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Pianist/composer Geoffrey Keezer has thirty years’ worth of records to his name, released both independently and on respected jazz labels like Blue Note, Sunnyside and Telarc – not to mention sideperson work with titans like Art Blakey, Christian McBride, Art Farmer and Ray Brown. All of which is to say: the dude has history, even if his name doesn’t ring much of a bell. Playdate is, in fact, his twenty-third LP, and given its high quality, it’s a mystery why Keezer hasn’t dominated Downbeat polls in the past.
Casting a wide net, Keezer brings a swath of influences – hard bop, fusion, postbop, third stream – to his music. Joined by saxophonist Ron Blake, drummer Kendrick Scott, organist Shedrick Mitchell and bassist Richie Goods, Keezer opens the record with the sound of an orchestra playing what’s essentially an overture to the expansive tune “Refuge,” the tuneful flavor of which sets the tone for the rest of the record. Indeed, though packed with expert improvisations and rich harmonies, tunes like Mitchell’s “Bebah” and Keezer’s “I.L.Y.B.D.” fix their gaze on the melodies without shame or obfuscation. That goes double for Mitchell’s tender ballad “Her Look, Her Touch” and a lively take on the Brothers Johnson’s “Tomorrow,” both of which bring just the right touch of sentimentality to the table.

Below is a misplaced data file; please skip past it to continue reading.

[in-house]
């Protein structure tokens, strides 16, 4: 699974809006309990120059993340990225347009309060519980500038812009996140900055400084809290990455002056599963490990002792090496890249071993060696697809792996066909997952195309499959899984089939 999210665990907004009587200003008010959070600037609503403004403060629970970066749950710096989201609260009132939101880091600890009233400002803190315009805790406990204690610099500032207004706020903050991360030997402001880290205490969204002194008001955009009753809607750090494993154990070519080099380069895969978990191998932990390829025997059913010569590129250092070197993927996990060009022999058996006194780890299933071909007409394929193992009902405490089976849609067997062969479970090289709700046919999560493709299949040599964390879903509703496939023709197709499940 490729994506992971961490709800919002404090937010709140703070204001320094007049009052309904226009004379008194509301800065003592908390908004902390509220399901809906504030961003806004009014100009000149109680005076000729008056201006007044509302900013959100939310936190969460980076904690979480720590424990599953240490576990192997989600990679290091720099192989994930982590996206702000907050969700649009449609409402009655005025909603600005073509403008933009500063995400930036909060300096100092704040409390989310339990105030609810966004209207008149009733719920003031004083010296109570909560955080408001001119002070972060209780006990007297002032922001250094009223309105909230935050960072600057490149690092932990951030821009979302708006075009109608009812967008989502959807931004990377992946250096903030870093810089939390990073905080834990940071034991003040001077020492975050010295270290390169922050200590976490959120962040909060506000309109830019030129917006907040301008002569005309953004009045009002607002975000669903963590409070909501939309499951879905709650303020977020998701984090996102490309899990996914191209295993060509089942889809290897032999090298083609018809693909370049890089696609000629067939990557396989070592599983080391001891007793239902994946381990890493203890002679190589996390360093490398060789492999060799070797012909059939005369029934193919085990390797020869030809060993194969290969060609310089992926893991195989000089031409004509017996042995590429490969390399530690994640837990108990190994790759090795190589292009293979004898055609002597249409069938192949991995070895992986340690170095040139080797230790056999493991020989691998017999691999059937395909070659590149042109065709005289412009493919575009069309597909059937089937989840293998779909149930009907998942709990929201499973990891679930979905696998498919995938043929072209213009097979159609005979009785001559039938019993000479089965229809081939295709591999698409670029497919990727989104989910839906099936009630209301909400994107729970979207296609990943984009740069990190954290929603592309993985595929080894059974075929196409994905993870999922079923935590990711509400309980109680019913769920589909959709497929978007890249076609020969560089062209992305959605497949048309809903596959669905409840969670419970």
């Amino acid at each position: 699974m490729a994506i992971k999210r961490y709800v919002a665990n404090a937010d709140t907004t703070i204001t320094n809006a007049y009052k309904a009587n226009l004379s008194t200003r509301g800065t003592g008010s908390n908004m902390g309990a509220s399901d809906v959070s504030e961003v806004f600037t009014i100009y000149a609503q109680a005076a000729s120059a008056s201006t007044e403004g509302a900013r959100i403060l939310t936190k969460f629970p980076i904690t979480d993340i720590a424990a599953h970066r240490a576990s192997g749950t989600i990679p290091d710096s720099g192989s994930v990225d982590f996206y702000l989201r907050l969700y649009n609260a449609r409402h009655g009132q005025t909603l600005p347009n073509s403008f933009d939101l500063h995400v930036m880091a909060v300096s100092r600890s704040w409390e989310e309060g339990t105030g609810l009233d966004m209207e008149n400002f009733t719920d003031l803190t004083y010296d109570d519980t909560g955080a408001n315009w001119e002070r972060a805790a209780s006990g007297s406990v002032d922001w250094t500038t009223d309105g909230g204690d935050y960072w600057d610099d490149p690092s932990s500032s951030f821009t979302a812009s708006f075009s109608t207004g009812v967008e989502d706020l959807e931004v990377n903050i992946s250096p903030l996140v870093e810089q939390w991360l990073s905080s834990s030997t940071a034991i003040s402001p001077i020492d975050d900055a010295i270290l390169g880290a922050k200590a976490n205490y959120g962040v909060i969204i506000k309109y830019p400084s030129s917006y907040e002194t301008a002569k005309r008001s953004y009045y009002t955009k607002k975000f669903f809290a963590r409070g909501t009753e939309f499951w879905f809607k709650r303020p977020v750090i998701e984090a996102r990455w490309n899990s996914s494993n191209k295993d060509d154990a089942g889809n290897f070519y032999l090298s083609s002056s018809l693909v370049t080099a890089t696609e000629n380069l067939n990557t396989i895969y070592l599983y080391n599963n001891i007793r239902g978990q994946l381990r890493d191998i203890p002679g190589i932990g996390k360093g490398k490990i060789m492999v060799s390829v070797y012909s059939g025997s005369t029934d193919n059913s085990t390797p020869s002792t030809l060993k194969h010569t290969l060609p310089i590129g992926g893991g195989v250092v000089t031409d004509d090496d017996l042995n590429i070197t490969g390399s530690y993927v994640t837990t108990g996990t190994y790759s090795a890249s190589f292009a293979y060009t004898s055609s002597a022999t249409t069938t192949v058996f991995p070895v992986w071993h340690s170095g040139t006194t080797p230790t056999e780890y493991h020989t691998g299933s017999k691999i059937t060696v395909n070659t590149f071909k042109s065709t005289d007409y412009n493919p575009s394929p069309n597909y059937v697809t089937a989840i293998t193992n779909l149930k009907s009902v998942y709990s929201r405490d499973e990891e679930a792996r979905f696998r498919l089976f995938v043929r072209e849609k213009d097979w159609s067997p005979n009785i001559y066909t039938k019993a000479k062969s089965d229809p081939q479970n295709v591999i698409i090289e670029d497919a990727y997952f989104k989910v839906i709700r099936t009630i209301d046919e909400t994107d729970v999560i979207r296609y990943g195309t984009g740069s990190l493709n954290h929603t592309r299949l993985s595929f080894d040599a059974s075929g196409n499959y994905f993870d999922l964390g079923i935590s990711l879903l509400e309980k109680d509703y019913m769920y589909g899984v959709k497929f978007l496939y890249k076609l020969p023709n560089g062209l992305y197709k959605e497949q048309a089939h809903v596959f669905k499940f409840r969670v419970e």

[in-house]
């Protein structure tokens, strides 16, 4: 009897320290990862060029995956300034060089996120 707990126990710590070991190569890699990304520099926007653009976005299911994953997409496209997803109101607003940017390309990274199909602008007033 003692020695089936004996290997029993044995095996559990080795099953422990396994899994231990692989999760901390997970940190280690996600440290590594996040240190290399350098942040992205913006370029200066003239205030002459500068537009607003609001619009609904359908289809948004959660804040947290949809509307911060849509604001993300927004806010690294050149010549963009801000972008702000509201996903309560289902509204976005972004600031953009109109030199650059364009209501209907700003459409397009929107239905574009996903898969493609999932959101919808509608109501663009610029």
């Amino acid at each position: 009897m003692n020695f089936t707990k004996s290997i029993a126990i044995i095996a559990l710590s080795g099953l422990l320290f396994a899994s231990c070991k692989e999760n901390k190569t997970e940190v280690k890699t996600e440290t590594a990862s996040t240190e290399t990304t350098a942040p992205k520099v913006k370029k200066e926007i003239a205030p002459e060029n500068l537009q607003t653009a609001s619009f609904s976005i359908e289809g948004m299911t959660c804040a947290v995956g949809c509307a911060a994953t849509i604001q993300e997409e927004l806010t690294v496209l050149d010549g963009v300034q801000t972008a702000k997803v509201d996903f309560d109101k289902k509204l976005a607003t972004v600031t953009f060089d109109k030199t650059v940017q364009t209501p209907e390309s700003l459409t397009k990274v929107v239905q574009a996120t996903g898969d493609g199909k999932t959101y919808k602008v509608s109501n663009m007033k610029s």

Keezer & Friends conclude the album with the groovy soul jazz of “M’s Bedtime Blues,” which appropriately lets Mitchell and Blake loose while the leader keeps the melody rolling until his own key-busting solo. Distinguishing himself as much as a bandleader as a musician, Keezer puts Playdate in the top tier of jazz records in 2022.
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